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JRup

Savefile expansion knowledge needed

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JRup    164

Hi!
 

I'm hoping some help or insight can be gained from this thread, so here goes:

We already know that save times tend to grow as the map is uncovered, contraptions are built and so on... This means that as data accumulates it shall be sent to the save file.... Obvious right? I'm more interested in something that happens in between and this is where I'd like to know if it's worth chasing...

My current save file is 28.5MB in size, rather small when we look at current drive sizes.

As any curious keyboard warrior would, I'd been suspecting save files can't be so small without some secret sauce...

Turns out I'd looked into this subject and at most there's one post in this forum that wanted more info about the data format inside the saves... Go further down the rabbit hole and you bump into duplicity... This means cat is out of the hat and we can now edit some save file information with the risks that entails. I'm not interested in playing with edited savefiles, however.  The knowledge that the save file is compressed is the apple brought in by the snake though.

So, after further testing I see this there:

 

dup.png.6d933d54b8e07c3367bcc733f909de59.png

 

May I direct your attention to the "isCompressed" checkbox? This is the whole point of this post.

After unmarking the checkbox, 28.5 MB will balloon into about 145 MB, a factor of 5 if we round up.

Disregarding any other possible changes one could do to the file, ONI will merrily load save and it will chug along just like any other day, but by the end of a cycle or a normal save we're back at the 28.5 MB... So compression kicks in automagically.

Debug mode is easily enabled but I see it as just a beefed up sandbox mode. I haven't found any options regarding savefile compression. I also haven't found any plain text file that addresses this option.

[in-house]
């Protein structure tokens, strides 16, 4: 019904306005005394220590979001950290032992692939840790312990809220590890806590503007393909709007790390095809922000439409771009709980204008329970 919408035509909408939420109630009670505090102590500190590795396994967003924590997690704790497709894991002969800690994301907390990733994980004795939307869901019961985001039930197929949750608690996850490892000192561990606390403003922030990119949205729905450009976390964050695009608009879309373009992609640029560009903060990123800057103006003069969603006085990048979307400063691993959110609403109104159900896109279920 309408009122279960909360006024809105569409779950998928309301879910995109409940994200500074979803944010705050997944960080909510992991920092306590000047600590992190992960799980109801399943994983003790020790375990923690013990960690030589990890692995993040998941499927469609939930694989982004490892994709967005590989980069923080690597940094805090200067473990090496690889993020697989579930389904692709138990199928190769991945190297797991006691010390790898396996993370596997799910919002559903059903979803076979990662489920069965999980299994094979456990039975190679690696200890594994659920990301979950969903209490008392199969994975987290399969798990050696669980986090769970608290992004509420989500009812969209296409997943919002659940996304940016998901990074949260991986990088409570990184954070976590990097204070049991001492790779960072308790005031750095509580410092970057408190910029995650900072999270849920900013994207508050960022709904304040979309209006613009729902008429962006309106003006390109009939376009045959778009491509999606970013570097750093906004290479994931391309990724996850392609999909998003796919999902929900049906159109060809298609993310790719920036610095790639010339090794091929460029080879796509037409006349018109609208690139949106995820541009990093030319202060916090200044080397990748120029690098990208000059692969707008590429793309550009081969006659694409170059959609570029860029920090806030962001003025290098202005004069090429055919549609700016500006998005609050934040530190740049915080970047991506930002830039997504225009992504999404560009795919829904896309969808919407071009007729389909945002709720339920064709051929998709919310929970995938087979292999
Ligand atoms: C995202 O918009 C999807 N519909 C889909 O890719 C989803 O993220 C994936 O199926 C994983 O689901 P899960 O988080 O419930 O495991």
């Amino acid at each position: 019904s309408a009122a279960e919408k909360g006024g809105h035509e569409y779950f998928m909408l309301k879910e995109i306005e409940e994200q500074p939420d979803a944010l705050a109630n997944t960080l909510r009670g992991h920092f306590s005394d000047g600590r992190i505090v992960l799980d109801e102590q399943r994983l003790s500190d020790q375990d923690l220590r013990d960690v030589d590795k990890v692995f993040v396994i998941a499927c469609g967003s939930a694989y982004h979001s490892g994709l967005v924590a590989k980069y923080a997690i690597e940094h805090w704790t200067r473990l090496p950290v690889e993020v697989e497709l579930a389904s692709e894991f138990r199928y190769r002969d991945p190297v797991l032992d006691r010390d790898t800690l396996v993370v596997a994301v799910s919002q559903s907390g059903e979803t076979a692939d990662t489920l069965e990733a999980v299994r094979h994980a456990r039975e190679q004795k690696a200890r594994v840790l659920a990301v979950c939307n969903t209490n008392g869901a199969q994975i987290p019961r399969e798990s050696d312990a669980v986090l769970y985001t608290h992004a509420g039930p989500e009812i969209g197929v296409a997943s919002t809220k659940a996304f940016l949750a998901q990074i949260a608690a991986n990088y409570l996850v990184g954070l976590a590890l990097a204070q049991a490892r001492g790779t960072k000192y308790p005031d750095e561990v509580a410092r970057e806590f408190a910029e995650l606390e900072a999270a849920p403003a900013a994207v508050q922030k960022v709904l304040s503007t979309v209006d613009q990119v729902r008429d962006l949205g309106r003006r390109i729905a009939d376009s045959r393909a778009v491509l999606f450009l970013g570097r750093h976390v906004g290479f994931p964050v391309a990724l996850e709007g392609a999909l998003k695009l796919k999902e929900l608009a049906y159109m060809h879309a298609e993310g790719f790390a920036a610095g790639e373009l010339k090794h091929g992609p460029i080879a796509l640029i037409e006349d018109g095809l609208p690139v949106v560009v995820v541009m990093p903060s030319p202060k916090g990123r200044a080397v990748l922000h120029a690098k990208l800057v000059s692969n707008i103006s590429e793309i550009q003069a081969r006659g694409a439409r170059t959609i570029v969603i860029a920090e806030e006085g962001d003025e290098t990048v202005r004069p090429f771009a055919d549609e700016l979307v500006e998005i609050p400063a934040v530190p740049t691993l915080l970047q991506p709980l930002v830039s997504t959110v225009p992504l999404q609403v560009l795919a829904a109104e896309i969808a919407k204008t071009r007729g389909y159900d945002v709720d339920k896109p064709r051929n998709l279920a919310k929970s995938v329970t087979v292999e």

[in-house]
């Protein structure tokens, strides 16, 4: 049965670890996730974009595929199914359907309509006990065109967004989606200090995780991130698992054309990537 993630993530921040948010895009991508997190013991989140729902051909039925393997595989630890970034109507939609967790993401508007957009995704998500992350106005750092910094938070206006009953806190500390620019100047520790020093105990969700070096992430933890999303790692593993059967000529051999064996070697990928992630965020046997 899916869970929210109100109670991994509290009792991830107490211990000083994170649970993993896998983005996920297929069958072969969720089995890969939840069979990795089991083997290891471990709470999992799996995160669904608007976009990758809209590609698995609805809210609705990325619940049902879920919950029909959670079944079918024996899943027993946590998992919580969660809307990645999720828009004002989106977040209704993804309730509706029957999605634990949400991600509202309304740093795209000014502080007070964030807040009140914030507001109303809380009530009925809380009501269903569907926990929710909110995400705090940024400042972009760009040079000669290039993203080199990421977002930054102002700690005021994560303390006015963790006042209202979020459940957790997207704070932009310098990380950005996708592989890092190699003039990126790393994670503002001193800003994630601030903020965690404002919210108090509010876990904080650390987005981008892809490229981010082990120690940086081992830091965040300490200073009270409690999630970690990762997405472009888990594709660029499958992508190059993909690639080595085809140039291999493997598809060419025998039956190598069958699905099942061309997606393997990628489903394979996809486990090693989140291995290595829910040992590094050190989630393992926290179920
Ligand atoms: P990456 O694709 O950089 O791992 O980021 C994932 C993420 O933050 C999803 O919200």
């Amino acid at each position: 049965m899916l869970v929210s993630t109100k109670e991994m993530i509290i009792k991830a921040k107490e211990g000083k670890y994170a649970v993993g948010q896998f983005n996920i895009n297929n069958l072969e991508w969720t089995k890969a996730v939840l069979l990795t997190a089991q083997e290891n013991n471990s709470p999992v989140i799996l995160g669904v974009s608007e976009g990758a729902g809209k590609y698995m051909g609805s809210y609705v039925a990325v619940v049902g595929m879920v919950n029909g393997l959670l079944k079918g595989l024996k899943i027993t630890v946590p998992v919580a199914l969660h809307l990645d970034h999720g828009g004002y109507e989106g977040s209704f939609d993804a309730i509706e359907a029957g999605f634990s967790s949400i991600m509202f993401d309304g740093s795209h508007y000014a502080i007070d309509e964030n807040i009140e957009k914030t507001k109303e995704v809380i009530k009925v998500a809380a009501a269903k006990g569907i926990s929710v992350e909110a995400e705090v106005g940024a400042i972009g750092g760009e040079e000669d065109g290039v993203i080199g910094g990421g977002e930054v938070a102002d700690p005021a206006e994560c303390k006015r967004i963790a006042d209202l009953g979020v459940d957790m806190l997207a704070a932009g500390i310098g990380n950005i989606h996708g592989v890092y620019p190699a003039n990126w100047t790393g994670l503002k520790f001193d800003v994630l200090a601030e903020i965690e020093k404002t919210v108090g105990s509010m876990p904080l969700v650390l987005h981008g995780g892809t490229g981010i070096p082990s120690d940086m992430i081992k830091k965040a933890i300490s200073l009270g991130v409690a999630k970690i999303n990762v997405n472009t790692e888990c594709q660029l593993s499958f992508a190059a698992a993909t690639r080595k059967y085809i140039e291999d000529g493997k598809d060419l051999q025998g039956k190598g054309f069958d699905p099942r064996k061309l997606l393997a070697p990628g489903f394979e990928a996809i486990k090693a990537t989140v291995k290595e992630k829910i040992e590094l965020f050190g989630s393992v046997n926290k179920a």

A consequence of being able to "fly" uncompressed is that all save files would gobble up disk space, but this is not the focus of the post. I'm managing my computer just fine and if it "bursts into flames" I'm the one that has to run (a little exaggerated - issue would be just disk space but you understand - no brooms and mops will go out of control with this magic; the buckets were innocent).

So here are some questions to our dear forum dwellers:

Does anyone have a way to just disable automagic compression? I'd like to know if this could enhance save times... Of course, my pc is not in the ultra e-p**n brag category, I would like to state that it's a regular box that handles saving just ok... But the grass is greener on the other side.

Has anyone had prior experience with this and be able to say performance saving through this is just meh?

I beseech your arcane knowledge.

 

 

 

 

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SharraShimada    914

The simulation pauses when the game makes a savefile. So there is no benefit of saving umcompressed i think, because the CPU is already free to do the work of compressing.  

Today the system can compress from RAM directly to a file on the disk. So you have to choose: Save hundreds of MB directly to the disk, or compress it on the fly, and store way less data. Compression takes CPU-time, data-storage consumes time for writing to the disk. 

In theory, a raw storage without compression would get you ca small performance gain, with a fast SSD, but not that much as you would think. We are talking about merely 1 or 2 seconds... The downside is a vast usage of disk space. 

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JRup    164